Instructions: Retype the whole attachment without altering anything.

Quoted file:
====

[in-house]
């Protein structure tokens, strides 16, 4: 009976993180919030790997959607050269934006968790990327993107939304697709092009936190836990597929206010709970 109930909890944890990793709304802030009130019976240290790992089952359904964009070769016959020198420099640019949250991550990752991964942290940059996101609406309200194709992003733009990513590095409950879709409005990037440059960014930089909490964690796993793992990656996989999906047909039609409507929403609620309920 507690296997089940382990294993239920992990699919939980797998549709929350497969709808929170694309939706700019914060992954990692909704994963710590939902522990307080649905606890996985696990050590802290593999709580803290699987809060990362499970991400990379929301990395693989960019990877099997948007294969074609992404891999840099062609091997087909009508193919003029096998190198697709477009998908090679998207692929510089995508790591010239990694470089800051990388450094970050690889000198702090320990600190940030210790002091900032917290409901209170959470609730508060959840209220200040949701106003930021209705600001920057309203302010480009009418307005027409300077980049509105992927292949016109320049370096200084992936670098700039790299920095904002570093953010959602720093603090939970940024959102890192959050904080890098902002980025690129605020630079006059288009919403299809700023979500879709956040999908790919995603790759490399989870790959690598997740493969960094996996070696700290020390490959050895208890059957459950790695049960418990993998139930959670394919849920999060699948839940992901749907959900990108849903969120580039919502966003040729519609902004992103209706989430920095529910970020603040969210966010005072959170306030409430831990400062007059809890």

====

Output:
[in-house]
């Protein structure tokens, strides 16, 4: 009976993180919030790997959607050269934006968790990327993107939304697709092009936190836990597929206010709970 109930909890944890990793709304802030009130019976240290790992089952359904964009070769016959020198420099640019949250991550990752991964942290940059996101609406309200194709992003733009990513590095409950879709409005990037440059960014930089909490964690796993793992990656996989999906047909039609409507929403609620309920 507690296997089940382990294993239920992990699919939980797998549709929350497969709808929170694309939706700019914060992954990692909704994963710590939902522990307080649905606890996985696990050590802290593999709580803290699987809060990362499970991400990379929301990395693989960019990877099997948007294969074609992404891999840099062609091997087909009508193919003029096998190198697709477009998908090679998207692929510089995508790591010239990694470089800051990388450094970050690889000198702090320990600190940030210790002091900032917290409901209170959470609730508060959840209220200040949701106003930021209705600001920057309203302010480009009418307005027409300077980049509105992927292949016109320049370096200084992936670098700039790299920095904002570093953010959602720093603090939970940024959102890192959050904080890098902002980025690129605020630079006059288009919403299809700023979500879709956040999908790919995603790759490399989870790959690598997740493969960094996996070696700290020390490959050895208890059957459950790695049960418990993998139930959670394919849920999060699948839940992901749907959900990108849903969120580039919502966003040729519609902004992103209706989430920095529910970020603040969210966010005072959170306030409430831990400062007059809890």